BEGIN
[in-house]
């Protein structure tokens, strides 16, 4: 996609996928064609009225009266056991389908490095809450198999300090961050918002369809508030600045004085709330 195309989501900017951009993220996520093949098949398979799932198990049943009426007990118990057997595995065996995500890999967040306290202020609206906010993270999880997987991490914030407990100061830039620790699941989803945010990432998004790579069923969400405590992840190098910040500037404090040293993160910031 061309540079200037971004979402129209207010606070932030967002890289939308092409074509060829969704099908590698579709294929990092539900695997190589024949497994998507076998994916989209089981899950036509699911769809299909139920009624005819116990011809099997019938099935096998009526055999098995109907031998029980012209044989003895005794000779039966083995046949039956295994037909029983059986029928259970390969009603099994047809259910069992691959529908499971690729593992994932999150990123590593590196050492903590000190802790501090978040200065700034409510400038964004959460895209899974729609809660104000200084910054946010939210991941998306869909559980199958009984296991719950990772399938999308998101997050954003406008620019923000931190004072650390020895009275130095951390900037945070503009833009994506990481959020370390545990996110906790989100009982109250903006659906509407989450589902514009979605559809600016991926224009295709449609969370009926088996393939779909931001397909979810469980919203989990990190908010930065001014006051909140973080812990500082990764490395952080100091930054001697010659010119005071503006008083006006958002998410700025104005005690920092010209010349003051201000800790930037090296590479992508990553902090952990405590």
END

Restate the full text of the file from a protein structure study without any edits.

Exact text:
[in-house]
């Protein structure tokens, strides 16, 4: 996609996928064609009225009266056991389908490095809450198999300090961050918002369809508030600045004085709330 195309989501900017951009993220996520093949098949398979799932198990049943009426007990118990057997595995065996995500890999967040306290202020609206906010993270999880997987991490914030407990100061830039620790699941989803945010990432998004790579069923969400405590992840190098910040500037404090040293993160910031 061309540079200037971004979402129209207010606070932030967002890289939308092409074509060829969704099908590698579709294929990092539900695997190589024949497994998507076998994916989209089981899950036509699911769809299909139920009624005819116990011809099997019938099935096998009526055999098995109907031998029980012209044989003895005794000779039966083995046949039956295994037909029983059986029928259970390969009603099994047809259910069992691959529908499971690729593992994932999150990123590593590196050492903590000190802790501090978040200065700034409510400038964004959460895209899974729609809660104000200084910054946010939210991941998306869909559980199958009984296991719950990772399938999308998101997050954003406008620019923000931190004072650390020895009275130095951390900037945070503009833009994506990481959020370390545990996110906790989100009982109250903006659906509407989450589902514009979605559809600016991926224009295709449609969370009926088996393939779909931001397909979810469980919203989990990190908010930065001014006051909140973080812990500082990764490395952080100091930054001697010659010119005071503006008083006006958002998410700025104005005690920092010209010349003051201000800790930037090296590479992508990553902090952990405590």